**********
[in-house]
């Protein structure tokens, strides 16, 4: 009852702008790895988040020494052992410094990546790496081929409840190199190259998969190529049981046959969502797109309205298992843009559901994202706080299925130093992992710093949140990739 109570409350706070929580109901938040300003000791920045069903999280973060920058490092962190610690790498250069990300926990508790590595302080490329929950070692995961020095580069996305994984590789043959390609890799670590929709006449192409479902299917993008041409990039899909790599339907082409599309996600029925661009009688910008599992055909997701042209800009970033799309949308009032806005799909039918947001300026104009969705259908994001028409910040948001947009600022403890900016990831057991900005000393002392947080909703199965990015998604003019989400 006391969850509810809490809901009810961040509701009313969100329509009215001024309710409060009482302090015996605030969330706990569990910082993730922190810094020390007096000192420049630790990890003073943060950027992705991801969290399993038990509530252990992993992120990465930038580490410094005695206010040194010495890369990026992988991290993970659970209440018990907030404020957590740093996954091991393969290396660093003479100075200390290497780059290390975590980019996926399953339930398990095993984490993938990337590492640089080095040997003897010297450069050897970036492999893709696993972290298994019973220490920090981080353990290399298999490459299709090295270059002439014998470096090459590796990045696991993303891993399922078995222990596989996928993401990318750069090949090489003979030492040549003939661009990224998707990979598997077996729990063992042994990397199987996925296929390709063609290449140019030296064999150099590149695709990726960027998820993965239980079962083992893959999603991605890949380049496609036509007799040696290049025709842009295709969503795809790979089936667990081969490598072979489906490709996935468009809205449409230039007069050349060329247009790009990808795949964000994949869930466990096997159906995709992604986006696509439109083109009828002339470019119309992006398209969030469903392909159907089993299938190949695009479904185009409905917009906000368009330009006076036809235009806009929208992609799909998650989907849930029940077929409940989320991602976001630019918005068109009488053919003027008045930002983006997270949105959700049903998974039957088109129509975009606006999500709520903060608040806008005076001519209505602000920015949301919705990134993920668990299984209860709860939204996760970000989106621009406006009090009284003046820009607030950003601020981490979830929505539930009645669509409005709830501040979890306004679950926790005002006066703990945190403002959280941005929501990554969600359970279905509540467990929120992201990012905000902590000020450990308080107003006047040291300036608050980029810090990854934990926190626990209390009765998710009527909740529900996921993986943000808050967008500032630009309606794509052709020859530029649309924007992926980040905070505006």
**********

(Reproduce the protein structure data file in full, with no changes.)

[in-house]
């Protein structure tokens, strides 16, 4: 009852702008790895988040020494052992410094990546790496081929409840190199190259998969190529049981046959969502797109309205298992843009559901994202706080299925130093992992710093949140990739 109570409350706070929580109901938040300003000791920045069903999280973060920058490092962190610690790498250069990300926990508790590595302080490329929950070692995961020095580069996305994984590789043959390609890799670590929709006449192409479902299917993008041409990039899909790599339907082409599309996600029925661009009688910008599992055909997701042209800009970033799309949308009032806005799909039918947001300026104009969705259908994001028409910040948001947009600022403890900016990831057991900005000393002392947080909703199965990015998604003019989400 006391969850509810809490809901009810961040509701009313969100329509009215001024309710409060009482302090015996605030969330706990569990910082993730922190810094020390007096000192420049630790990890003073943060950027992705991801969290399993038990509530252990992993992120990465930038580490410094005695206010040194010495890369990026992988991290993970659970209440018990907030404020957590740093996954091991393969290396660093003479100075200390290497780059290390975590980019996926399953339930398990095993984490993938990337590492640089080095040997003897010297450069050897970036492999893709696993972290298994019973220490920090981080353990290399298999490459299709090295270059002439014998470096090459590796990045696991993303891993399922078995222990596989996928993401990318750069090949090489003979030492040549003939661009990224998707990979598997077996729990063992042994990397199987996925296929390709063609290449140019030296064999150099590149695709990726960027998820993965239980079962083992893959999603991605890949380049496609036509007799040696290049025709842009295709969503795809790979089936667990081969490598072979489906490709996935468009809205449409230039007069050349060329247009790009990808795949964000994949869930466990096997159906995709992604986006696509439109083109009828002339470019119309992006398209969030469903392909159907089993299938190949695009479904185009409905917009906000368009330009006076036809235009806009929208992609799909998650989907849930029940077929409940989320991602976001630019918005068109009488053919003027008045930002983006997270949105959700049903998974039957088109129509975009606006999500709520903060608040806008005076001519209505602000920015949301919705990134993920668990299984209860709860939204996760970000989106621009406006009090009284003046820009607030950003601020981490979830929505539930009645669509409005709830501040979890306004679950926790005002006066703990945190403002959280941005929501990554969600359970279905509540467990929120992201990012905000902590000020450990308080107003006047040291300036608050980029810090990854934990926190626990209390009765998710009527909740529900996921993986943000808050967008500032630009309606794509052709020859530029649309924007992926980040905070505006």